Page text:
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Speed channel steers into all-sports; Regis will take the stage

Charlotte-based hub will produce motorsports for Fox Sports 1

Wednesday, Mar. 06, 2013
History of Speed 1994: Former ESPN President Roger Werner and cable pioneer Bill Daniels envisioned a channel dedicated to motorsports fans. 1995: Speedvision launched on New Year’s Eve in 3.2 million cable homes. 1999: Speedvision reaches 25 million homes on cable and satellite. 2001: Fox Cable Networks Group buys the network. 2002: Network moves to rented space in Charlotte from Connecticut. Riding the rising interest in NASCAR, the networks hits 45 million homes. It is renamed Speed channel under president Jim Liberatore and adds significant coverage from the Daytona 500 as it broadens its NASCAR coverage. 2003: Speed hits 60 million households and is the fastest growing sports cable network. 2004: In a bid to broaden its appeal to women, Speed tries lifestyle shows like the reality series “I Wanna Date a Race Car Driver.” It’s soon abandoned. 2005: Hunter Nickell takes over the network and expands into Latin America. 2007: Speed adds the Gatorade Duel at Daytona Speedweeks and NASCAR Sprint All-Star Race. It hits 70 million U.S. households. 2008: Speed moves out of its cramped south Charlotte offices into sleek high-definition studios at Harris Boulevard and I-85. 2009: Speed becomes television partner of NASCAR Hall of Fame. 2010: Speed launches the broadband network Speed2. Network launches Speed Australia. 2012: Veteran Fox producer Scott Ackerson takes over as president. 2013: Speed hits 86 million U.S. households and changes brand to Fox Sports 1. Source: Speed channel, Observer archives.

Charlotte-based Speed channel will roll away this summer and Regis will take the stage.

Fox Networks announced Tuesday that Speed, the all-motorsports network dating to 1995, will be replaced on the cable dial by a new venture, Fox Sports 1, which will take it into competition with ESPN’s stable of sports channels.

NASCAR and other motorsports will continue to be carried on the channel, but the network will broaden content to other sports and add a 5 p.m. weekday panel show, “Rush Hour,” originating from New York and hosted by Regis Philbin.

Fox Sports Media Group executives said the new network will debut Aug. 17. Among other sports heading to the channel are collegiate basketball and football, and pro boxing and soccer.

In 2014, Major League Baseball will be added, including regular season games over 26 Saturdays and select league championship and division playoffs.

Speed in Charlotte

Speed channel moved to Charlotte from Connecticut in 2002 to take advantage of the proximity to NASCAR’s hub. In 2008, it built a production facility at Harris Boulevard and I-85 with $967,011 in incentives from the city of Charlotte and Mecklenburg County.

About 125 full-time workers are employed there, not counting a substantial seasonal workforce. Its building contains about 78,000 square feet of space, and is only two-thirds built out.

Charlotte will continue to be the base for motorsports coverage, said Speed spokesman Erik Arneson. Minimal jobs losses can be expected through redundancies, however, and some changes in jobs are likely, he said.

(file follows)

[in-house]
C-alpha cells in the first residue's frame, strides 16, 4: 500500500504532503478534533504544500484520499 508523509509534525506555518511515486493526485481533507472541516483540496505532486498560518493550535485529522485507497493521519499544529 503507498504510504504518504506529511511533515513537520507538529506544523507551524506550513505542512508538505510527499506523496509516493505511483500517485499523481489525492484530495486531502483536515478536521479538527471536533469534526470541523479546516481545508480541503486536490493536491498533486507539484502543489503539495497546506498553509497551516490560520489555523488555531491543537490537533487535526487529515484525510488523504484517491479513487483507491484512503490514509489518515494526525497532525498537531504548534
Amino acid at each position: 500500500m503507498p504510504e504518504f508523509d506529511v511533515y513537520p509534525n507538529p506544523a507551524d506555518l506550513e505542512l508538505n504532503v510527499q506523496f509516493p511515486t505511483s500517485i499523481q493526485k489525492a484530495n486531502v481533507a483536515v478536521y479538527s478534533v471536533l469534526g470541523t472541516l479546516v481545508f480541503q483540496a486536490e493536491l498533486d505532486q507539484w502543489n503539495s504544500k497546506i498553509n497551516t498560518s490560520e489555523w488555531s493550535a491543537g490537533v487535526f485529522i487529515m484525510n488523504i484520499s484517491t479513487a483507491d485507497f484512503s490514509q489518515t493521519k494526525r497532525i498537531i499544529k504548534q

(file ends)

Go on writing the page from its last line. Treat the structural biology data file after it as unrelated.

Eric Shanks, co-president of Fox Sports Media Group, said Charlotte will continue to be the center for motorsports coverage and will probably pick up additional production duties from the New York and West Coast hubs.

“Basically it is connected to L.A., so it really is an offshoot of the L.A. office. We can offload graphics production work, editing work to Charlotte, and then as we launch new shows, Charlotte is a viable place to actually produce new shows from.”

Already, the main studio at Speed is undergoing renovations for the Fox Sports 1 change and design bids are being sought for a new master set.

Fox takes on ESPN

Arneson said the popular Barrett-Jackson car auctions will continue on the new network, but other Speed lifestyle shows –including reality series “Car Warriors” and “Hard Parts: South Bronx” – will probably not have a future on Fox Sports 1.

By rebranding Speed, Fox has instant entry into nearly 90 million homes – well over two-thirds of households – served by cable or satellite, but still faces a formidable challenge against ESPN’s dominance.

“As a company we haven’t been afraid to innovate and take well-calculated risks,” co-president Randy Freer said. “We’ve devoted significant resources over the last few years to acquire and/or extend multi-platform rights with a wide variety of leagues and governing bodies well into the next decade, enough to give us a rich schedule right out of the box.”

Fox has long-term contracts in place with NASCAR, the NFL and Major League Baseball, providing a foundation for the new enterprise.

‘Double-box’ commercials

A new show, “Fox Football Daily,” will begin in August with Terry Bradshaw, Howie Long, Jay Glazer, Gus Johnson, Erin Andrews and Mike Pereira. It will focus on both pro and collegiate football.

Fox Sports 1 will also carry a SportsCenter-like wrap-up at 11 p.m. daily and will add a morning version in January, executives said.

College basketball games will air Monday and Thursday nights this fall with weekend coverage of the Big 12, Pac-12 and Conference USA. College football will include the Big Ten Championship Game and Pac-12 Championship Game in 2014.

Fox executives said the new network will make use of the “double box” commercial format, which keeps viewers in touch with the game or race while airing a commercial on the side.

Charlotte is a major national hub for sports media. In addition to the Fox facility, it is home to NASCAR digital and other motorsports ventures, The Sporting News, SportsBusiness Daily, ESPNU and Raycom sports.

Washburn: 704-358-5007.